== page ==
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Big thinking is coming out of this little box

By Geoff Shackelford

LK-TrackMan.jpgAs I started reporting for my Golf World feature story on TrackMan, I had few pre-conceived notions about the mysterious grey and orange boxes that now literally line PGA Tour driving ranges each week. Other than TrackMan's role in revolutionizing fitting, I only knew that these svelt little devices were expensive but had some cool apps.

Yet after talking to players and instructors, I'm pretty convinced the device makers and the rapidly growing community around TrackMan are on to something that is changing what we understand about the golf swing.

Related: TrackMan is helping tour pros dial in perfection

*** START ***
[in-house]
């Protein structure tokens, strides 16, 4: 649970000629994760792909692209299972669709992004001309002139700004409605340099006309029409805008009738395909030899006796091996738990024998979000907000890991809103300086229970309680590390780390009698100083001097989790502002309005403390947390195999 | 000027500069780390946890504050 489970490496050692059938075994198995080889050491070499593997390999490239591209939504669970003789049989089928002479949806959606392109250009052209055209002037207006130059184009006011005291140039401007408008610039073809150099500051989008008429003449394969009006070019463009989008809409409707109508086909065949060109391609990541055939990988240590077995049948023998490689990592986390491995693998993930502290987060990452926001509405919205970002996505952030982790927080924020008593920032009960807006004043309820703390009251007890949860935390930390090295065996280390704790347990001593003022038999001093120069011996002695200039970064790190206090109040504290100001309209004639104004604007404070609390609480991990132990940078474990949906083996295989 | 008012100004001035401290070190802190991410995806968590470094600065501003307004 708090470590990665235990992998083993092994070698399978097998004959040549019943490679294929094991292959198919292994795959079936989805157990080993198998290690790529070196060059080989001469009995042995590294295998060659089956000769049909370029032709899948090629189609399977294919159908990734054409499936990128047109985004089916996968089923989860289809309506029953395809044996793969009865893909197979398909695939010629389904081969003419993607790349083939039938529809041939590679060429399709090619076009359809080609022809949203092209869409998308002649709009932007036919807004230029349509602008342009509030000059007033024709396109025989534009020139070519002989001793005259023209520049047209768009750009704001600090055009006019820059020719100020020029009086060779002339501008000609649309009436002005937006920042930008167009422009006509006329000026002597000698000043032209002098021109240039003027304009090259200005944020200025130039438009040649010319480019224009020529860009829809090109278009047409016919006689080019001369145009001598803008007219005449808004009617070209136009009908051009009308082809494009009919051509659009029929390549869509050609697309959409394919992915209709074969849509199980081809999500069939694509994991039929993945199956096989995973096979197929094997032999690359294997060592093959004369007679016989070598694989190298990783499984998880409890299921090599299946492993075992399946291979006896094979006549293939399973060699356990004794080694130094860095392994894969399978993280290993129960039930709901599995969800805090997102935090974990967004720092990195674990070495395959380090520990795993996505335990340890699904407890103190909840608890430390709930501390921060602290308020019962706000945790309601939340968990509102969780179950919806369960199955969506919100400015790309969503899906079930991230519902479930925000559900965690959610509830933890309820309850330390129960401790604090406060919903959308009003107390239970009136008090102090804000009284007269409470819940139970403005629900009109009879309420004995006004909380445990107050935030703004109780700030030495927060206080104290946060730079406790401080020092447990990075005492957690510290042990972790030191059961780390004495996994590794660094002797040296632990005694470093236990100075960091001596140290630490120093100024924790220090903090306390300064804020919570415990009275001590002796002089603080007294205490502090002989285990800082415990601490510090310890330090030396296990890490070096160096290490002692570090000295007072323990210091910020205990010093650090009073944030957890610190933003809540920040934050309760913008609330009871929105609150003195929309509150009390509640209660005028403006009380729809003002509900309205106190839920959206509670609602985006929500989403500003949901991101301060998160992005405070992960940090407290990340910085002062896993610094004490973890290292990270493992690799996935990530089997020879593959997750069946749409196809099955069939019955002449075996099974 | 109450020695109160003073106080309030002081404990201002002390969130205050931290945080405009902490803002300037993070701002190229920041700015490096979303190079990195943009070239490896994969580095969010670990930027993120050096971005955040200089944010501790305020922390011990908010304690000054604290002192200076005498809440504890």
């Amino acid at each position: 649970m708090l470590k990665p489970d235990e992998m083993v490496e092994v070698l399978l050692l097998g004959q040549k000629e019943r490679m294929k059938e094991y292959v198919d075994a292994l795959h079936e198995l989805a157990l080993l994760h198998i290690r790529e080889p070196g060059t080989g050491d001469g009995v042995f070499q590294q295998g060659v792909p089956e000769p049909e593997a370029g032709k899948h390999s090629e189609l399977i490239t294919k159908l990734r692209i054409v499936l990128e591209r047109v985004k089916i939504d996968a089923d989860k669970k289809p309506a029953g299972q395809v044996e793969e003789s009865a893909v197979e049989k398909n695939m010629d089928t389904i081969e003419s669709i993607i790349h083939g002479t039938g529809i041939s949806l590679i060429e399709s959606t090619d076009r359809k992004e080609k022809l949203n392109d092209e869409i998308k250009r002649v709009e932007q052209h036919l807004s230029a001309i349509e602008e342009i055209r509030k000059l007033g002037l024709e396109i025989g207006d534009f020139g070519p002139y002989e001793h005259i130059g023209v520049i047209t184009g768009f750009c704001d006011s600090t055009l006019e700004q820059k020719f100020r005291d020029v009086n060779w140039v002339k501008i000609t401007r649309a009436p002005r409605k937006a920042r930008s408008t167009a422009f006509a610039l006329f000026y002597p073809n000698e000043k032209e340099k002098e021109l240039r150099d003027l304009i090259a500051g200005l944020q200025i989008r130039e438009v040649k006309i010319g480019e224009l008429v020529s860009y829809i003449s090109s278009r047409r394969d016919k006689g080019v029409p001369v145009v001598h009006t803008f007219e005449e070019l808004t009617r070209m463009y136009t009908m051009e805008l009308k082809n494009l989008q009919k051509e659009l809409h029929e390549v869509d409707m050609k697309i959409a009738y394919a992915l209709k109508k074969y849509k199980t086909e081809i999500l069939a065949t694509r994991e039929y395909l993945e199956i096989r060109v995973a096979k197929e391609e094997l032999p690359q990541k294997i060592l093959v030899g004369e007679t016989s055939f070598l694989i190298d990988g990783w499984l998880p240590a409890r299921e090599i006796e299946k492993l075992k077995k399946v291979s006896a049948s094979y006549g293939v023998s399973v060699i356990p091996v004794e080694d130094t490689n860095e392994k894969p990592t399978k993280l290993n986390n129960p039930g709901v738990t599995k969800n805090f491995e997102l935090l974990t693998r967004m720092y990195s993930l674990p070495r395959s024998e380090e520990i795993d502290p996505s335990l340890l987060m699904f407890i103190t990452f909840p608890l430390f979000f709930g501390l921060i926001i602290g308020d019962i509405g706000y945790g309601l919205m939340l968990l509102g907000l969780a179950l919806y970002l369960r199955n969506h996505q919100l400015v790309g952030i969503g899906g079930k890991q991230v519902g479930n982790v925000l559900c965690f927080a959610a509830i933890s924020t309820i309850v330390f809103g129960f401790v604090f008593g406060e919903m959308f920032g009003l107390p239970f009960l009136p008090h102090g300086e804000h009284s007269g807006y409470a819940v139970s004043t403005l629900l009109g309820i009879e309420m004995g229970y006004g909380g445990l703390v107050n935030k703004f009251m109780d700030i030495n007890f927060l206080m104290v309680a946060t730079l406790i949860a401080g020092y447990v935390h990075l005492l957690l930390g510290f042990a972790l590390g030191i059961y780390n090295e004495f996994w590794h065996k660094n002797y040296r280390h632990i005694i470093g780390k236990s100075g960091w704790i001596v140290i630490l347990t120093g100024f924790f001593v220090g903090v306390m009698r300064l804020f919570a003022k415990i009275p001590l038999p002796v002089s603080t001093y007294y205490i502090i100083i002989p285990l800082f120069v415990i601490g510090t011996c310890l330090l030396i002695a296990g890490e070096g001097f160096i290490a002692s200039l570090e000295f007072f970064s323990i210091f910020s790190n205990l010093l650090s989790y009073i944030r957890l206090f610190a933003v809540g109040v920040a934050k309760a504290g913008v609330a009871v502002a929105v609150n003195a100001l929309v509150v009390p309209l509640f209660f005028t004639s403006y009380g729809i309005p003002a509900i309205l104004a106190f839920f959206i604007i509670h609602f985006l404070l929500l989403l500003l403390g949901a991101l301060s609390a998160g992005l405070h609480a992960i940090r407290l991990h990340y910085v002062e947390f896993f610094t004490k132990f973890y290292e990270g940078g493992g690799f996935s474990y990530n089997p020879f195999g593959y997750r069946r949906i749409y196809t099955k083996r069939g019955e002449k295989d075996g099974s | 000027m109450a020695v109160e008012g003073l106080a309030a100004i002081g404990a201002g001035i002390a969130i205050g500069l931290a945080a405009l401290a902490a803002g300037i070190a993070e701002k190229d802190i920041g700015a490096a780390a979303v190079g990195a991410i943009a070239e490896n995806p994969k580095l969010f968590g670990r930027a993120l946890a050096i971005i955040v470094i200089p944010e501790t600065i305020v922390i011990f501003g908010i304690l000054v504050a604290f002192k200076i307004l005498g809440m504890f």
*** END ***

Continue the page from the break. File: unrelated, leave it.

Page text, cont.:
Here's the funny part: In the right hands, TrackMan simplifies the game. That's right, a technology full of numbers -- 26 if you really want to know -- can, for an instructor versed in nuisances of the portable launch monitor, lead to the simplest of adjustments.

In much the way the video camera revolutionized golf instruction, I've become convinced TrackMan is already dramatically changing the elite game and will only continue to do so. Most of all, the idea of what constitutes a sound golf swing is about to change entirely. After working with TrackMan a bit and talking to instructors who swear by the device, it becomes apparent the technology will return the focus to what matters: what the club face is doing at the moment club meets ball.

Check out the story and check back here over the next few days because I'm going to follow up with a few posts about how to get on a TrackMan at a decent cost, Sean Foley's most important "numbers" and a look at the amazing TrackMan web community.